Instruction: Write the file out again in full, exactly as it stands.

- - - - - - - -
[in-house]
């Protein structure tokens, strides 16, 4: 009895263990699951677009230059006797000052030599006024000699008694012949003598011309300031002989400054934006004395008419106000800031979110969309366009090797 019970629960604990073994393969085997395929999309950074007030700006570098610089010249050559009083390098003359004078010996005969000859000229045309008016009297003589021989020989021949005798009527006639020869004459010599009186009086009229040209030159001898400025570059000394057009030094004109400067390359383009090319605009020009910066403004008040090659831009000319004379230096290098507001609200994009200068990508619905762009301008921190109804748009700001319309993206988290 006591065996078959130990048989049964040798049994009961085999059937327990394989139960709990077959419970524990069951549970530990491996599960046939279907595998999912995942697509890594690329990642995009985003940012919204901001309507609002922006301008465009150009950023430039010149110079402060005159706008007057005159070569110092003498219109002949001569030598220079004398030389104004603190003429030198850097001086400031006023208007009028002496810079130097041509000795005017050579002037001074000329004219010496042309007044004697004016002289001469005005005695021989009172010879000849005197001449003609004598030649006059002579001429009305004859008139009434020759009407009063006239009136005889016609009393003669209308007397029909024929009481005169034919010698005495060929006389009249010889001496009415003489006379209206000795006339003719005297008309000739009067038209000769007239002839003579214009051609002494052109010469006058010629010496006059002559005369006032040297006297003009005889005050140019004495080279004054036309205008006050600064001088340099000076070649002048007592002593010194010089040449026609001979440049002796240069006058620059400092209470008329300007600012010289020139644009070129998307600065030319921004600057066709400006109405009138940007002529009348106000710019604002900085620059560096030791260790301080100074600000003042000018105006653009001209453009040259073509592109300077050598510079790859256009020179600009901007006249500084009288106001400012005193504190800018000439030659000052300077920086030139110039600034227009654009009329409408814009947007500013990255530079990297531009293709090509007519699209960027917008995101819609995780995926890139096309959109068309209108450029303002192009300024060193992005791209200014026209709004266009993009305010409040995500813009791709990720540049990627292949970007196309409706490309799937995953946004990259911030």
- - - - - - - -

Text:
[in-house]
């Protein structure tokens, strides 16, 4: 009895263990699951677009230059006797000052030599006024000699008694012949003598011309300031002989400054934006004395008419106000800031979110969309366009090797 019970629960604990073994393969085997395929999309950074007030700006570098610089010249050559009083390098003359004078010996005969000859000229045309008016009297003589021989020989021949005798009527006639020869004459010599009186009086009229040209030159001898400025570059000394057009030094004109400067390359383009090319605009020009910066403004008040090659831009000319004379230096290098507001609200994009200068990508619905762009301008921190109804748009700001319309993206988290 006591065996078959130990048989049964040798049994009961085999059937327990394989139960709990077959419970524990069951549970530990491996599960046939279907595998999912995942697509890594690329990642995009985003940012919204901001309507609002922006301008465009150009950023430039010149110079402060005159706008007057005159070569110092003498219109002949001569030598220079004398030389104004603190003429030198850097001086400031006023208007009028002496810079130097041509000795005017050579002037001074000329004219010496042309007044004697004016002289001469005005005695021989009172010879000849005197001449003609004598030649006059002579001429009305004859008139009434020759009407009063006239009136005889016609009393003669209308007397029909024929009481005169034919010698005495060929006389009249010889001496009415003489006379209206000795006339003719005297008309000739009067038209000769007239002839003579214009051609002494052109010469006058010629010496006059002559005369006032040297006297003009005889005050140019004495080279004054036309205008006050600064001088340099000076070649002048007592002593010194010089040449026609001979440049002796240069006058620059400092209470008329300007600012010289020139644009070129998307600065030319921004600057066709400006109405009138940007002529009348106000710019604002900085620059560096030791260790301080100074600000003042000018105006653009001209453009040259073509592109300077050598510079790859256009020179600009901007006249500084009288106001400012005193504190800018000439030659000052300077920086030139110039600034227009654009009329409408814009947007500013990255530079990297531009293709090509007519699209960027917008995101819609995780995926890139096309959109068309209108450029303002192009300024060193992005791209200014026209709004266009993009305010409040995500813009791709990720540049990627292949970007196309409706490309799937995953946004990259911030």